- Friends. When we encounter difficulties in our lives we usually go to our friends for help or advice. You should seek help and advice from your godly friends when making your school selection. In addition, you may want to consider who your friends—the people with whom you will socialize on a regular basis—are likely to be while attending school to ensure that you have a spiritual support system to help you in good times and challenging ones. There are several verses that apply to this point – should we list a few?
Getting Help from Family/Ecclesia
While attending university, your family and your ecclesia will likely be the two strongest support systems to ensure that you continue to grow spiritually despite being exposed to negative influences.
Ecclesia. The ecclesia that you go to during college should be a loving and warm-hearted ecclesia. You should be encouraged to and desire to come out to as many events as possible; your ecclesial should foster a personal desire to grow in your relationship with God. The ecclesial members should be people you feel comfortable with; people with whom you could discuss problems at school or anything else. If you have moved away for school and are going to a new ecclesia, we would hope that the members would be even more welcoming to you as a new member.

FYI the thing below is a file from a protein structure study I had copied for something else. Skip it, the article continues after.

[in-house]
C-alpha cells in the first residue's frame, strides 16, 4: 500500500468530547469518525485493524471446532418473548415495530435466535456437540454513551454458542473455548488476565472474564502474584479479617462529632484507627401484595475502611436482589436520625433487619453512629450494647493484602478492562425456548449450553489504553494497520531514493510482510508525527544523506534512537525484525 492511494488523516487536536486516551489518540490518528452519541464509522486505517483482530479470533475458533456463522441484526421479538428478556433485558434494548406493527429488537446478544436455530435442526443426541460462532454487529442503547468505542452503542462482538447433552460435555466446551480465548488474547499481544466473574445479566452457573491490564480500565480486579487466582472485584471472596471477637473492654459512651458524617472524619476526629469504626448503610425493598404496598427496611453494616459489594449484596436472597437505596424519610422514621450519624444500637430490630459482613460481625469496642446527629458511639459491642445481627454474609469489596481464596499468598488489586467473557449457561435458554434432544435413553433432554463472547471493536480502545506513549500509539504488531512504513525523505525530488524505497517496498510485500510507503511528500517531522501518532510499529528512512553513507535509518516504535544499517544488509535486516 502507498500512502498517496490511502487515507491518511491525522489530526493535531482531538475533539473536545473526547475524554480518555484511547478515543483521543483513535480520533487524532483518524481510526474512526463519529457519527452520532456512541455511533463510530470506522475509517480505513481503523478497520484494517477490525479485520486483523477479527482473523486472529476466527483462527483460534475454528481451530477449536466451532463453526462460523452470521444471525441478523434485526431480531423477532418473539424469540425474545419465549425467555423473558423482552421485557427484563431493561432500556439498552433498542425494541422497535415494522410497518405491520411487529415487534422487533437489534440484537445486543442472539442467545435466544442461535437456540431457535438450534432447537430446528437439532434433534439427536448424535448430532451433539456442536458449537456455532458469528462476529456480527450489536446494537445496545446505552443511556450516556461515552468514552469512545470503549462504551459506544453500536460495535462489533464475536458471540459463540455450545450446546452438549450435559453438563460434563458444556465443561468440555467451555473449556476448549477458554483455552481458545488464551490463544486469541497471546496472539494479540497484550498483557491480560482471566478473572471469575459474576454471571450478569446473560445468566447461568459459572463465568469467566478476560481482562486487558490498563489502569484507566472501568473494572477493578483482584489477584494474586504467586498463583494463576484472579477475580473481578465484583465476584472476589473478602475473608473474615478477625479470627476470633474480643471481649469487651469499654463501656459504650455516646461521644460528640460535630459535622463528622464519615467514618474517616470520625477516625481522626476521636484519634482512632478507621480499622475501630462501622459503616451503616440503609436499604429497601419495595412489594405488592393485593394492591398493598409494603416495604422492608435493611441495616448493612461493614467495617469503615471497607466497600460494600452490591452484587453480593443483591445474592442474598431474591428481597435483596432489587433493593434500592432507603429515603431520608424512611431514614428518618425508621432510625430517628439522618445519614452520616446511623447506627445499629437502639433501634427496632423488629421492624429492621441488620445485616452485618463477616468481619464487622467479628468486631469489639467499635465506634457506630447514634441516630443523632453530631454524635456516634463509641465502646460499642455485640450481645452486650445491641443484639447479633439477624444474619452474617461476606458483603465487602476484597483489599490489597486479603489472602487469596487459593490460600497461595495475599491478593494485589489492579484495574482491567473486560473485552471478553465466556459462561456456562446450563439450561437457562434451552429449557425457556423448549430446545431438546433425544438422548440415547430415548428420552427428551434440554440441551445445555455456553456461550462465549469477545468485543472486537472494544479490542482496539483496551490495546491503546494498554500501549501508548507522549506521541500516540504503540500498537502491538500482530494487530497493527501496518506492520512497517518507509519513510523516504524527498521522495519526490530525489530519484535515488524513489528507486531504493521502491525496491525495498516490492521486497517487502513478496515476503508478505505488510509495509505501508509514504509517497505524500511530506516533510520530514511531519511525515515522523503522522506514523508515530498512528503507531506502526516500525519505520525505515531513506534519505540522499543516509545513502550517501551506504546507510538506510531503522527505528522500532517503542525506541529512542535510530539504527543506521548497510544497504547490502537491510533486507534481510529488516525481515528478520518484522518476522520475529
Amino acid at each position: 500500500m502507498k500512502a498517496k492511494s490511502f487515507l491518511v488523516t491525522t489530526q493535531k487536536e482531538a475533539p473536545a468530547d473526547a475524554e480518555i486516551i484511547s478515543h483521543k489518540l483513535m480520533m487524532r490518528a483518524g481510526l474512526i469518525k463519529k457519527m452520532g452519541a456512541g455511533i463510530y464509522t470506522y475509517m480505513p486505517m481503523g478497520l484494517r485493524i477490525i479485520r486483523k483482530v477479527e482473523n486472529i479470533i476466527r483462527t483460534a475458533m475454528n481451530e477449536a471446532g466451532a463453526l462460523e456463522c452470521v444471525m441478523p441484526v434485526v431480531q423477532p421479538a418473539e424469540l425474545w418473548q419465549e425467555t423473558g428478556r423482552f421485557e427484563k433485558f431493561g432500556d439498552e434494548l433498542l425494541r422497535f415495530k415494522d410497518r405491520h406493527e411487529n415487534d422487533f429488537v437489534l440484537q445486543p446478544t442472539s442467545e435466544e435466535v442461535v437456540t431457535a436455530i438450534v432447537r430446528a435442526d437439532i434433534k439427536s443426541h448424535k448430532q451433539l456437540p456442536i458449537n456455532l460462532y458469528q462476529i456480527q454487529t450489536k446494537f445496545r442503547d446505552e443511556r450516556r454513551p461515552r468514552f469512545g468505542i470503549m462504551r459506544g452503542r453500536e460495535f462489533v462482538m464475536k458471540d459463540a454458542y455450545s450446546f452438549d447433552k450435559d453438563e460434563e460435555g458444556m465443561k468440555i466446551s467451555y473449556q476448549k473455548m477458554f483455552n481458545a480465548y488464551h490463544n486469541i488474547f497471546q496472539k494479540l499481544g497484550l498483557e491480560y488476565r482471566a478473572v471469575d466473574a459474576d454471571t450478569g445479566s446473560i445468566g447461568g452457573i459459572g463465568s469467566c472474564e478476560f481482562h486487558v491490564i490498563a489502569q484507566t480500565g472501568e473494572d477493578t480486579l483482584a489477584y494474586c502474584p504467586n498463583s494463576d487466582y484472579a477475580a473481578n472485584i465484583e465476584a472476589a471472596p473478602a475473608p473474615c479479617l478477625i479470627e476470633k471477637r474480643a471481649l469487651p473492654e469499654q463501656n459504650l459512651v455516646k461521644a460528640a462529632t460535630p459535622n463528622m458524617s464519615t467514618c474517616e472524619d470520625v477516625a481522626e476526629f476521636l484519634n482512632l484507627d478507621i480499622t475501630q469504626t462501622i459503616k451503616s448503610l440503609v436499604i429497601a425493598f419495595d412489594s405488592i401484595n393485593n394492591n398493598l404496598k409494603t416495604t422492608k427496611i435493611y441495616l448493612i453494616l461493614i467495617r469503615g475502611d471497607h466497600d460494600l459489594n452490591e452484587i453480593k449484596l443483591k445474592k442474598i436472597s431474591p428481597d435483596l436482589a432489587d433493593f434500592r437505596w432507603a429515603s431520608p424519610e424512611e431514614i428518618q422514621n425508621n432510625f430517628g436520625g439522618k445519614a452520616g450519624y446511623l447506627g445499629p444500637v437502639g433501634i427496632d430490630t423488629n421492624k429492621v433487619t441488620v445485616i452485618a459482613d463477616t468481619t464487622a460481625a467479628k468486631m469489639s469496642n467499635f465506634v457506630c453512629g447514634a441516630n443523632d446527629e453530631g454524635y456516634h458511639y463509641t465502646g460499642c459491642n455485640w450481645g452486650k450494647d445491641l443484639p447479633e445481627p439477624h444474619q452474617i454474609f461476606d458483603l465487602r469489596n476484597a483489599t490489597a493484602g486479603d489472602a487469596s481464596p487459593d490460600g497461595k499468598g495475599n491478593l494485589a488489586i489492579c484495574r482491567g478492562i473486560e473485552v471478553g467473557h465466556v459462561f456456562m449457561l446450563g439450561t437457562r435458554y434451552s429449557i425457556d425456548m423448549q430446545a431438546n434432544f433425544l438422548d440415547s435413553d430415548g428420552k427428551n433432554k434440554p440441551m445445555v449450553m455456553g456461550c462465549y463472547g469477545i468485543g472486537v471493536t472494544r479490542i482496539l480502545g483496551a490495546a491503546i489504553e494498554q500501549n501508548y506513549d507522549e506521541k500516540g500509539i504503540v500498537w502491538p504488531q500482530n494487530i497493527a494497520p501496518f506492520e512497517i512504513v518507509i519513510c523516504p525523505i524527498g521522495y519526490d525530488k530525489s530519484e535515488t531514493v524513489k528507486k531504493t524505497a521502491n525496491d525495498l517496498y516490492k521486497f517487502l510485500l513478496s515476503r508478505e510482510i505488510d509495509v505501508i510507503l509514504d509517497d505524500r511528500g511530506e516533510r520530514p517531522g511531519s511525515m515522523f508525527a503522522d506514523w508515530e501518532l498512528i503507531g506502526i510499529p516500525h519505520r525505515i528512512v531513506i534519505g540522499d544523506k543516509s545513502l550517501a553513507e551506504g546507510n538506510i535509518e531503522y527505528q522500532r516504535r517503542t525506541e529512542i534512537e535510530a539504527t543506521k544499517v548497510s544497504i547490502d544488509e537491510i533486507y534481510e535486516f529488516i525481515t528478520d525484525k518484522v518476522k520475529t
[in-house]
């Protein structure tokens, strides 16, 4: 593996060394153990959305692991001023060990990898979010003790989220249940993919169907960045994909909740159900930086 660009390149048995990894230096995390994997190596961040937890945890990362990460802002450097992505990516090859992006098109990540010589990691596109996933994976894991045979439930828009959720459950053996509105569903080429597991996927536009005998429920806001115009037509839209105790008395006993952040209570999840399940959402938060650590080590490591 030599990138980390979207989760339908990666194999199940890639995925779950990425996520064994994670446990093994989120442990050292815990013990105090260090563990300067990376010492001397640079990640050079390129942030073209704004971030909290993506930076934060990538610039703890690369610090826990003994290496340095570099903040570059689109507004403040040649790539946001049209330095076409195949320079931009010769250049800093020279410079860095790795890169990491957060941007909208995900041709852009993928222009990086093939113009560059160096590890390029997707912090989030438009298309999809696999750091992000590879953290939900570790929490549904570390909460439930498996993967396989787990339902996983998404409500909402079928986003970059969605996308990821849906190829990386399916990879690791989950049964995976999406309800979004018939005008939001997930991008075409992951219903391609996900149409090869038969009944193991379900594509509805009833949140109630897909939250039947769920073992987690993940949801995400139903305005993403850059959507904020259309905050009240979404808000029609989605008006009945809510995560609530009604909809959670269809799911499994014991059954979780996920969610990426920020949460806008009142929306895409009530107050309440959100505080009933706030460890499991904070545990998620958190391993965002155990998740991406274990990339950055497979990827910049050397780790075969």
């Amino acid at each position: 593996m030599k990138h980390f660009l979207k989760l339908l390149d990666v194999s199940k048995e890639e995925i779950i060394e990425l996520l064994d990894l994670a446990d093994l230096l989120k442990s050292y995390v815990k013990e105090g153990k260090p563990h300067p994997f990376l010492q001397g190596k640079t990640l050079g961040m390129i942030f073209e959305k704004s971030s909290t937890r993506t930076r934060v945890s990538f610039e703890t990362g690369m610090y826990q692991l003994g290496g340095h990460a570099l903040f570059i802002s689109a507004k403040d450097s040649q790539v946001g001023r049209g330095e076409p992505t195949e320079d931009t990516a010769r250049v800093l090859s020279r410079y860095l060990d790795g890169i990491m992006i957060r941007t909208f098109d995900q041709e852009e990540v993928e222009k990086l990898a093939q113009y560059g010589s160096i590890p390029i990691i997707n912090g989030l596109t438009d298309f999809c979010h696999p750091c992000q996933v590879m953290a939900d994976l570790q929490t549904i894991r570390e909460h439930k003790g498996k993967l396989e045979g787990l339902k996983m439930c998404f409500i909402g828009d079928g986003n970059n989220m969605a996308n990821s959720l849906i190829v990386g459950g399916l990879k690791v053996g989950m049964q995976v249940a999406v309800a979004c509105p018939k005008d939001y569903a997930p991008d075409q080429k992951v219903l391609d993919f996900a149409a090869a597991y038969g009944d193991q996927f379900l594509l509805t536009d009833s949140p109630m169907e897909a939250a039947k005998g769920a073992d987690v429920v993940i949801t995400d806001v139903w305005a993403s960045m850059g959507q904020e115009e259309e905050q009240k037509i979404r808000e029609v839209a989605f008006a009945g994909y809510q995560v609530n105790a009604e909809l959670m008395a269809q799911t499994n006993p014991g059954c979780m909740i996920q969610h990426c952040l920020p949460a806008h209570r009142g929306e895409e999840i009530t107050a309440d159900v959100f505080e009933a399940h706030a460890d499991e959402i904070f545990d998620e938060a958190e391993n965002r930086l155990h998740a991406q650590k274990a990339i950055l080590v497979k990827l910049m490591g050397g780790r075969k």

Family. Your family also needs to be a source of encouragement during your time at school. Practically speaking, parents often help their students with the costs of school; however, this may not always be an option. Regardless of parents’ ability to give financial support, they should also provide emotional and spiritual support. Parents of students who live at home while attending school should encourage their children to maintain a good mix between school and their spiritual life. If the student moves away from home, the parents should keep in contact with their children (but not TOO much!). Similar to the ecclesia, the family should also be people whom the children can go to with any difficult questions or situations that come up while attending school.
Finishing off high school and going into a College or University program can be a very stressful time in the life of a Christadelphian. Many hard decisions need to be made in what seems to be very short period of time.
Many others have also been through similar situations as you have. Ask an older young adult who has recently gone through school in your ecclesia for some advice. You may also be blessed to find someone in Christadelphia who works in the same field as you do to ask for specific advice on your future career path.